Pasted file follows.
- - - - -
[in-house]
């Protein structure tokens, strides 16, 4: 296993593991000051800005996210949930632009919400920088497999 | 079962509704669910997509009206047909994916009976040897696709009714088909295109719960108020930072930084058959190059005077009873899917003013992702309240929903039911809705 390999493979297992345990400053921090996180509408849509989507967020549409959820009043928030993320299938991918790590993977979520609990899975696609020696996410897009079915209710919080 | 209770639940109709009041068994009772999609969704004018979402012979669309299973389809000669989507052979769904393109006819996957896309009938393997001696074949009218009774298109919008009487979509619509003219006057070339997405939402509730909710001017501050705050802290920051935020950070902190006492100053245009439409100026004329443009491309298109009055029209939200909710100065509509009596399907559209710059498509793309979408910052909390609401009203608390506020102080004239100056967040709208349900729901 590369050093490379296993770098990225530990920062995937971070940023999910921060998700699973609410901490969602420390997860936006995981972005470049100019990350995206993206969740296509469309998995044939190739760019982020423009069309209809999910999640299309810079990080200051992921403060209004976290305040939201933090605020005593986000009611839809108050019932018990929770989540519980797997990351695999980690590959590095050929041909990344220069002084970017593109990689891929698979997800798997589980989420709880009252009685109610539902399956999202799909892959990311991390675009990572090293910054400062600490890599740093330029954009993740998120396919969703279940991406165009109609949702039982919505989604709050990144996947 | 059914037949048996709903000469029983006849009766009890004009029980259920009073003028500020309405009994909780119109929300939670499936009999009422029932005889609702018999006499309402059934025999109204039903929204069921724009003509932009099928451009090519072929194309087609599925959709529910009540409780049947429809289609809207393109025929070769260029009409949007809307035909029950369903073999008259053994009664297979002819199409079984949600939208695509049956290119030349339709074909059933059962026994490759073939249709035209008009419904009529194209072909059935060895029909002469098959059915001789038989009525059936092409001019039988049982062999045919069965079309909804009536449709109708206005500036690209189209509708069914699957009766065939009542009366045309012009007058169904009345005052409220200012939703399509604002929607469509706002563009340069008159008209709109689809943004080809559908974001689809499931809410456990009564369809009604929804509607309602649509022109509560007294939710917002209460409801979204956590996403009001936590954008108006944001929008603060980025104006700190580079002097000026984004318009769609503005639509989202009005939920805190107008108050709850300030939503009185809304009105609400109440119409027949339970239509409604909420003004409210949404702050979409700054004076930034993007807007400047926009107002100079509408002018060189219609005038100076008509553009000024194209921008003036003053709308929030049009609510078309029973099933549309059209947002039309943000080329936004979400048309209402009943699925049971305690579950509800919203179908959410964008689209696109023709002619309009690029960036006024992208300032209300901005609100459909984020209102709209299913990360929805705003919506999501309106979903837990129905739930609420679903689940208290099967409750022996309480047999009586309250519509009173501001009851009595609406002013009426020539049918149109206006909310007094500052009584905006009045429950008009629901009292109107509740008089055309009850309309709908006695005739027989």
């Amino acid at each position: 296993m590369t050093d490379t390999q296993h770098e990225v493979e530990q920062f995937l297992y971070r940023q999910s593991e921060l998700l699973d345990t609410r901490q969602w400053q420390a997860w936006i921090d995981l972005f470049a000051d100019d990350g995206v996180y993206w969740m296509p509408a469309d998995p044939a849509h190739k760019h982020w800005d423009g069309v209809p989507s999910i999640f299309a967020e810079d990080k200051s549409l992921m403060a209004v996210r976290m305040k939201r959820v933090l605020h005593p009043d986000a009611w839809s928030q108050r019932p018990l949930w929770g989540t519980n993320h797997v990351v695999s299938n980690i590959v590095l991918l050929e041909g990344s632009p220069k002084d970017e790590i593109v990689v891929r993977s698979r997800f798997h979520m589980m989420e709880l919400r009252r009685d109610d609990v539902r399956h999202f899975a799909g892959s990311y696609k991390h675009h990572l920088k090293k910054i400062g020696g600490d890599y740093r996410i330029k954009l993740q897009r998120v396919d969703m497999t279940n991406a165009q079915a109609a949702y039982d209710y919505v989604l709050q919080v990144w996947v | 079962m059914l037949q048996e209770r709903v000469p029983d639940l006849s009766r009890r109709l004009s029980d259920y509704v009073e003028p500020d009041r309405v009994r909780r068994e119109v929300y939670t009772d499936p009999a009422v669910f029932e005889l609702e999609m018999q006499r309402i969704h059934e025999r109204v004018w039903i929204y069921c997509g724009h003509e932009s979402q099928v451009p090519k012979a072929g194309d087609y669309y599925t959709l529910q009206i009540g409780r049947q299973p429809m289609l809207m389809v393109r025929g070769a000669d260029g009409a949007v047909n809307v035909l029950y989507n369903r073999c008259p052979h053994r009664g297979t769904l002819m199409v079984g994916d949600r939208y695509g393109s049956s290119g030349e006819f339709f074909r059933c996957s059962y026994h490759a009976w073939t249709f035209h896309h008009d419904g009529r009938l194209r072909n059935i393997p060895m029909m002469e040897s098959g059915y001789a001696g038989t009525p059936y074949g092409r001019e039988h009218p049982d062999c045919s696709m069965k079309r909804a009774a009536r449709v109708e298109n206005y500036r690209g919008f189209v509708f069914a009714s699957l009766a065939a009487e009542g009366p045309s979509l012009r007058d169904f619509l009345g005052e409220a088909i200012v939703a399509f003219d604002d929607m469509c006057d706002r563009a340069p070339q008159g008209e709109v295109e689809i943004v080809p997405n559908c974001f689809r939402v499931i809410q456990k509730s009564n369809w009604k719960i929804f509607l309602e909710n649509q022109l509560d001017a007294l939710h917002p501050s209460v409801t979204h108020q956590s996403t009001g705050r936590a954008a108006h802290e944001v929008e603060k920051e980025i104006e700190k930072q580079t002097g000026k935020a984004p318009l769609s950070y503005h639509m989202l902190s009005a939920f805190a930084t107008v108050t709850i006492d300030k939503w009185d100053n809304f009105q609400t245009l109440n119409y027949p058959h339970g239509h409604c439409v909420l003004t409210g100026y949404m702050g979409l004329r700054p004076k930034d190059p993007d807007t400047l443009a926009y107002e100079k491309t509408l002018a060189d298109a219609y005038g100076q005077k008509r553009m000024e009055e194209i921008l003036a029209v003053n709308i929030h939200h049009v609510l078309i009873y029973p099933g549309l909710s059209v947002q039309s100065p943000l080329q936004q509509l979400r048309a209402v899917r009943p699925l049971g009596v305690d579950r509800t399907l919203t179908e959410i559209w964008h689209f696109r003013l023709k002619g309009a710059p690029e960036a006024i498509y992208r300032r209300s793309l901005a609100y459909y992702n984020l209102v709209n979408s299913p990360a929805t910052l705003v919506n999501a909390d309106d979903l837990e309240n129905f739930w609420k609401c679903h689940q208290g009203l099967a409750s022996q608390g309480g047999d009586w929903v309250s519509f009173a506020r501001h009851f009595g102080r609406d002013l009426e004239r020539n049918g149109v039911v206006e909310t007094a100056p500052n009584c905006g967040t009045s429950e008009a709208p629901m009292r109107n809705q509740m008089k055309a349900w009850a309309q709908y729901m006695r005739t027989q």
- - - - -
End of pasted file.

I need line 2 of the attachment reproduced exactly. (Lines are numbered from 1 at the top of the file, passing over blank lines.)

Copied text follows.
């Protein structure tokens, strides 16, 4: 296993593991000051800005996210949930632009919400920088497999 | 079962509704669910997509009206047909994916009976040897696709009714088909295109719960108020930072930084058959190059005077009873899917003013992702309240929903039911809705 390999493979297992345990400053921090996180509408849509989507967020549409959820009043928030993320299938991918790590993977979520609990899975696609020696996410897009079915209710919080 | 209770639940109709009041068994009772999609969704004018979402012979669309299973389809000669989507052979769904393109006819996957896309009938393997001696074949009218009774298109919008009487979509619509003219006057070339997405939402509730909710001017501050705050802290920051935020950070902190006492100053245009439409100026004329443009491309298109009055029209939200909710100065509509009596399907559209710059498509793309979408910052909390609401009203608390506020102080004239100056967040709208349900729901 590369050093490379296993770098990225530990920062995937971070940023999910921060998700699973609410901490969602420390997860936006995981972005470049100019990350995206993206969740296509469309998995044939190739760019982020423009069309209809999910999640299309810079990080200051992921403060209004976290305040939201933090605020005593986000009611839809108050019932018990929770989540519980797997990351695999980690590959590095050929041909990344220069002084970017593109990689891929698979997800798997589980989420709880009252009685109610539902399956999202799909892959990311991390675009990572090293910054400062600490890599740093330029954009993740998120396919969703279940991406165009109609949702039982919505989604709050990144996947 | 059914037949048996709903000469029983006849009766009890004009029980259920009073003028500020309405009994909780119109929300939670499936009999009422029932005889609702018999006499309402059934025999109204039903929204069921724009003509932009099928451009090519072929194309087609599925959709529910009540409780049947429809289609809207393109025929070769260029009409949007809307035909029950369903073999008259053994009664297979002819199409079984949600939208695509049956290119030349339709074909059933059962026994490759073939249709035209008009419904009529194209072909059935060895029909002469098959059915001789038989009525059936092409001019039988049982062999045919069965079309909804009536449709109708206005500036690209189209509708069914699957009766065939009542009366045309012009007058169904009345005052409220200012939703399509604002929607469509706002563009340069008159008209709109689809943004080809559908974001689809499931809410456990009564369809009604929804509607309602649509022109509560007294939710917002209460409801979204956590996403009001936590954008108006944001929008603060980025104006700190580079002097000026984004318009769609503005639509989202009005939920805190107008108050709850300030939503009185809304009105609400109440119409027949339970239509409604909420003004409210949404702050979409700054004076930034993007807007400047926009107002100079509408002018060189219609005038100076008509553009000024194209921008003036003053709308929030049009609510078309029973099933549309059209947002039309943000080329936004979400048309209402009943699925049971305690579950509800919203179908959410964008689209696109023709002619309009690029960036006024992208300032209300901005609100459909984020209102709209299913990360929805705003919506999501309106979903837990129905739930609420679903689940208290099967409750022996309480047999009586309250519509009173501001009851009595609406002013009426020539049918149109206006909310007094500052009584905006009045429950008009629901009292109107509740008089055309009850309309709908006695005739027989």